Tensing, dancing, hoping: the future past of settler empire

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This article considers the complexities of space time as elaborated within Choctaw writer LeAnne Howe's 2005 poem “A Duck's Tune” from her award-winning collection of poetry and prose _Evidence of Red_. Paying particular attention to Howe's deliberate, nuanced use of grammatical tense and her narration of embodied performances that interrupt the ethnographic gaze, the article deploys settler colonial critique not only as a critical lens for textual explication but also–and more importantly–in order to explore the ways in which Indigenous voices productively challenge, abet, enhance, and/or reconfigure this critical analytic that has–with good reason–come to enamor so many scholarly fields. Through it's focus is on the work of Howe, this article centers a Native voice within a scholarly and activist conversation whose emphasis on settler practices and processes risks ironically marginalizing Indigenous perspectives. Unlike many scholarly iterations of settler colonial critique, “A Duck's Tune” relentlessly imagines otherwise by singing into existence the assured possibility of transformative Indigenous futures.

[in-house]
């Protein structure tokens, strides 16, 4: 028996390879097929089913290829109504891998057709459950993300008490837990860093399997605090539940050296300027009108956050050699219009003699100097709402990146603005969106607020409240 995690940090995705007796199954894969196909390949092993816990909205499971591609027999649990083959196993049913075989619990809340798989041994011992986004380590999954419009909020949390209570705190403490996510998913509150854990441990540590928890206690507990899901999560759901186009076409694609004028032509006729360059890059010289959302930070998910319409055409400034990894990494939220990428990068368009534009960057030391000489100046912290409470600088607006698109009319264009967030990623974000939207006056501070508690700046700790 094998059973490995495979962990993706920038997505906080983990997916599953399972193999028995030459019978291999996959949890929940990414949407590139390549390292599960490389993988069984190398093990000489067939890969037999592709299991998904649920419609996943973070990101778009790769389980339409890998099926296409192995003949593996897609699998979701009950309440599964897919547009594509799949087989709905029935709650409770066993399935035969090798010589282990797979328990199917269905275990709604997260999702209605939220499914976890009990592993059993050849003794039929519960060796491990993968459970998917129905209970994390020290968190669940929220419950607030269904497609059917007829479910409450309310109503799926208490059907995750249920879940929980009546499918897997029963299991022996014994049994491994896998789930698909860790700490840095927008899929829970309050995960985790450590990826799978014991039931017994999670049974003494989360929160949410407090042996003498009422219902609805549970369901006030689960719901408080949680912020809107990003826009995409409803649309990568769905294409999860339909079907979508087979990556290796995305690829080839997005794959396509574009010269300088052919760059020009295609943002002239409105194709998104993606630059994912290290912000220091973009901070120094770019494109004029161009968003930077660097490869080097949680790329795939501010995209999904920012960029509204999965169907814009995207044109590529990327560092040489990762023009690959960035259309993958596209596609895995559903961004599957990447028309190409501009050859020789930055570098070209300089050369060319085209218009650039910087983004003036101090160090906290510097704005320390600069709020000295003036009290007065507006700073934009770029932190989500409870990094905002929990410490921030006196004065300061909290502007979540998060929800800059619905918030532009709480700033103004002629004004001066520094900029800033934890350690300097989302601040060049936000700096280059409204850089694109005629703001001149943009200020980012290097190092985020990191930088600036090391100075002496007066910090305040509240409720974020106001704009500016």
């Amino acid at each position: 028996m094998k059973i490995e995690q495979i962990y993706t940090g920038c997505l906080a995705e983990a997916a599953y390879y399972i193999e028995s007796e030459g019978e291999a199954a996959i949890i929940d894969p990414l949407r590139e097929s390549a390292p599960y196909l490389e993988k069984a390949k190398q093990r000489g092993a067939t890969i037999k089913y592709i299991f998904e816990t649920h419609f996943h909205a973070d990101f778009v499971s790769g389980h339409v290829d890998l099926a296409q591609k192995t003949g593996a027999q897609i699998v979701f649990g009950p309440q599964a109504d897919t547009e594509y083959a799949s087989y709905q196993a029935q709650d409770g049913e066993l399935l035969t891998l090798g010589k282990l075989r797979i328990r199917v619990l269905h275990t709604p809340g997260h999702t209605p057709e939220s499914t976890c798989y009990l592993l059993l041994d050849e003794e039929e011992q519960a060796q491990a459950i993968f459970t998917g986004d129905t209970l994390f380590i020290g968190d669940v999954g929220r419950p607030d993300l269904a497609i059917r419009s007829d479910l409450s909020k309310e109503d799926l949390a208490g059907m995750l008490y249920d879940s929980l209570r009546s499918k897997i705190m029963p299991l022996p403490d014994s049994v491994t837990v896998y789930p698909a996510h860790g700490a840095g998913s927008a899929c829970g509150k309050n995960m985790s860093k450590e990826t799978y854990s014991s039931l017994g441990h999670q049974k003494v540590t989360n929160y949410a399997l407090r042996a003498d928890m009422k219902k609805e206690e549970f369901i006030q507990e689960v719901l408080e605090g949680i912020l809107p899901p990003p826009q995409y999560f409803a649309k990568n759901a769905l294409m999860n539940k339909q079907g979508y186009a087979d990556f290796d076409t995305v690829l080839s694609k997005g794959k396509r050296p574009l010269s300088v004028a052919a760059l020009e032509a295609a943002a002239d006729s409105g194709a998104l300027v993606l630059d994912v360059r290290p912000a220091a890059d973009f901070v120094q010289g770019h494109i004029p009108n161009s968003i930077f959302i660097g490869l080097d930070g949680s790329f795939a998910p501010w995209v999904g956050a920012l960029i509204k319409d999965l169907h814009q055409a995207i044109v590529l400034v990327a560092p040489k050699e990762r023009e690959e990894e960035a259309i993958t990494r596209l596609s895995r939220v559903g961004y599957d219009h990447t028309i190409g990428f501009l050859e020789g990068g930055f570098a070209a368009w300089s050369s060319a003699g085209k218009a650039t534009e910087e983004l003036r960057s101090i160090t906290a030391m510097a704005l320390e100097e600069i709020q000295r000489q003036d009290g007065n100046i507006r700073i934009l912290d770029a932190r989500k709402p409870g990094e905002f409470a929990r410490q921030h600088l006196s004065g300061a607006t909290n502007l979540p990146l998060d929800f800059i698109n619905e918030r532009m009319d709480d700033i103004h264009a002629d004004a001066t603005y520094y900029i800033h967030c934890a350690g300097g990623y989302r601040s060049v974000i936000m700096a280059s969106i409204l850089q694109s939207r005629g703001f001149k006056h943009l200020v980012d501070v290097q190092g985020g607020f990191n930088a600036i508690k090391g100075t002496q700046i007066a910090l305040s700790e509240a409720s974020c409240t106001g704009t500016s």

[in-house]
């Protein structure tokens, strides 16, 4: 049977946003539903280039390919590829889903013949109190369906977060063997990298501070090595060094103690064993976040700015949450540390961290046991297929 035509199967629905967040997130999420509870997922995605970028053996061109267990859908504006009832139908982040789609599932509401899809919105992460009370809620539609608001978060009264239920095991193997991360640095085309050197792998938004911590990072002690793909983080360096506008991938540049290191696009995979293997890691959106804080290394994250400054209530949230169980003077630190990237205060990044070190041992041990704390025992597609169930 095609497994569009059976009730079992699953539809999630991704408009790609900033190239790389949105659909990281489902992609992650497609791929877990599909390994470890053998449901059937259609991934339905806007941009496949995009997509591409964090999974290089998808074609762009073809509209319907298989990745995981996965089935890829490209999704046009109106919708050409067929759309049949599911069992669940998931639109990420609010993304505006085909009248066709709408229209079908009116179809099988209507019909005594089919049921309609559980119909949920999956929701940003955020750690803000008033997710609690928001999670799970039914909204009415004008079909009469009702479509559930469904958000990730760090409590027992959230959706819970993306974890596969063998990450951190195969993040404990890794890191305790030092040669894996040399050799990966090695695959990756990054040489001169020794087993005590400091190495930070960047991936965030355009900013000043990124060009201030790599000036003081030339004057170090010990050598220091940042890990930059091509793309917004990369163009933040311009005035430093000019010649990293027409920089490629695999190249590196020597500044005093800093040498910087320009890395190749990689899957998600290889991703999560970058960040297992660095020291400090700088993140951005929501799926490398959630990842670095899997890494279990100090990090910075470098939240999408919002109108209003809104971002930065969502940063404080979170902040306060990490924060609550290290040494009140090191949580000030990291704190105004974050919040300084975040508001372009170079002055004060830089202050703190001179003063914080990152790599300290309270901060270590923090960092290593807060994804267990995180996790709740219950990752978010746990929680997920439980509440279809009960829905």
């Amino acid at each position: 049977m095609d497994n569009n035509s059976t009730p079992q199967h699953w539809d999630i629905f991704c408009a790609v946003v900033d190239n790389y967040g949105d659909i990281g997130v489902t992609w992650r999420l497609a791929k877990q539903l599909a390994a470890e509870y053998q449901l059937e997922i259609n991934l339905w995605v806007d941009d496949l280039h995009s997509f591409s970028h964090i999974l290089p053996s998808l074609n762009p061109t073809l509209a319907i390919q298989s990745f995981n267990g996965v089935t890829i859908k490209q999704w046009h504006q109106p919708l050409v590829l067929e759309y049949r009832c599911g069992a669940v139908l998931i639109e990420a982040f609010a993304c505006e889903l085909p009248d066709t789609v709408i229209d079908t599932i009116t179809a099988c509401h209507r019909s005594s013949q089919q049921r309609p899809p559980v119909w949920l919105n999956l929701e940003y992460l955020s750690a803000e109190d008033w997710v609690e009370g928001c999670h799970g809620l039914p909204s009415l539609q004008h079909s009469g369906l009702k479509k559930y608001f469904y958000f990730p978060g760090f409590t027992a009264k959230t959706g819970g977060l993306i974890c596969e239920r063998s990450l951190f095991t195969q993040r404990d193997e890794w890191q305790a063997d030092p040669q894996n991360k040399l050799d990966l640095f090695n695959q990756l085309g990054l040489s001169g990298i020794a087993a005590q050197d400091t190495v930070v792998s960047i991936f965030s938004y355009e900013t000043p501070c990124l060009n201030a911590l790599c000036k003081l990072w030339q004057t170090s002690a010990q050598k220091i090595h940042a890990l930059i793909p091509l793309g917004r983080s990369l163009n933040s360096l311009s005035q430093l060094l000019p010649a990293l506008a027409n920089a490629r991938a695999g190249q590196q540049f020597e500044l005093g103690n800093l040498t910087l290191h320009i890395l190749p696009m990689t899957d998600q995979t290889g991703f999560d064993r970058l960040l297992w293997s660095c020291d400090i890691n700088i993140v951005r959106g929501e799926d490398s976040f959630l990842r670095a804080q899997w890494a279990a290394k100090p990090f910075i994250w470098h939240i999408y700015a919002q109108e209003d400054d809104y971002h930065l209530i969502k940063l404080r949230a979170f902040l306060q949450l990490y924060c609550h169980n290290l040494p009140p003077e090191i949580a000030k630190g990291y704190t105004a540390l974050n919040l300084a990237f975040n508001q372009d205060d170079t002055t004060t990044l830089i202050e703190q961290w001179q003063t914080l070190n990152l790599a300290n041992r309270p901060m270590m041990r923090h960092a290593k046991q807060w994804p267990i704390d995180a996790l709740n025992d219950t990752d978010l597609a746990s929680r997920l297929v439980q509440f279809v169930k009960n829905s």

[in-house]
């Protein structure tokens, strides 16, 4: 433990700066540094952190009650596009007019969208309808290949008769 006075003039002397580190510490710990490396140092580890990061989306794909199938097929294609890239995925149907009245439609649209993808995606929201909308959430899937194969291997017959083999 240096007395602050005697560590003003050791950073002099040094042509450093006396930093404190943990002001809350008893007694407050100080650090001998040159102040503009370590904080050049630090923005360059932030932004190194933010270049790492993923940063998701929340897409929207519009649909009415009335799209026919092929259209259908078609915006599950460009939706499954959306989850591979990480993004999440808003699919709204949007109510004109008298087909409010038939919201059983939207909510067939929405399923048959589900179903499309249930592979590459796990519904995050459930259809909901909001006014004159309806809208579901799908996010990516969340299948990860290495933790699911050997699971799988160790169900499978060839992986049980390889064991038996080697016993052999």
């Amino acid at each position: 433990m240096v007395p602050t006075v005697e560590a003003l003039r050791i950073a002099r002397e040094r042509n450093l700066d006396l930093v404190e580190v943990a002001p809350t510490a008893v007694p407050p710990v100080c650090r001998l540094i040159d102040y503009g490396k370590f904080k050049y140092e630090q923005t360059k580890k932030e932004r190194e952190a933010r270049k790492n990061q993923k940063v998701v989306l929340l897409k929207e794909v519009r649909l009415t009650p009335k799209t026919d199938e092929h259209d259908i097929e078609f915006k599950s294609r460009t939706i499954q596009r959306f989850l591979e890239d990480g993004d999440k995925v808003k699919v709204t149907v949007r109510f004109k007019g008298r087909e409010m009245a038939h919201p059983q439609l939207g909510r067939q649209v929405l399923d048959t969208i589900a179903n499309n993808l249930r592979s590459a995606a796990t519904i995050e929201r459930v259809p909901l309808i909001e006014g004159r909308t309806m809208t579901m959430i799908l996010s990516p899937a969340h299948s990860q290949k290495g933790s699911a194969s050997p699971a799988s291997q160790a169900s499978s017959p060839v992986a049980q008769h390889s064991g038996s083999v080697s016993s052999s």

Original languageEnglish (US)
Pages (from-to)444-450
Number of pages7
JournalSettler Colonial Studies
Issue number3-4
StatePublished - Nov 1 2013


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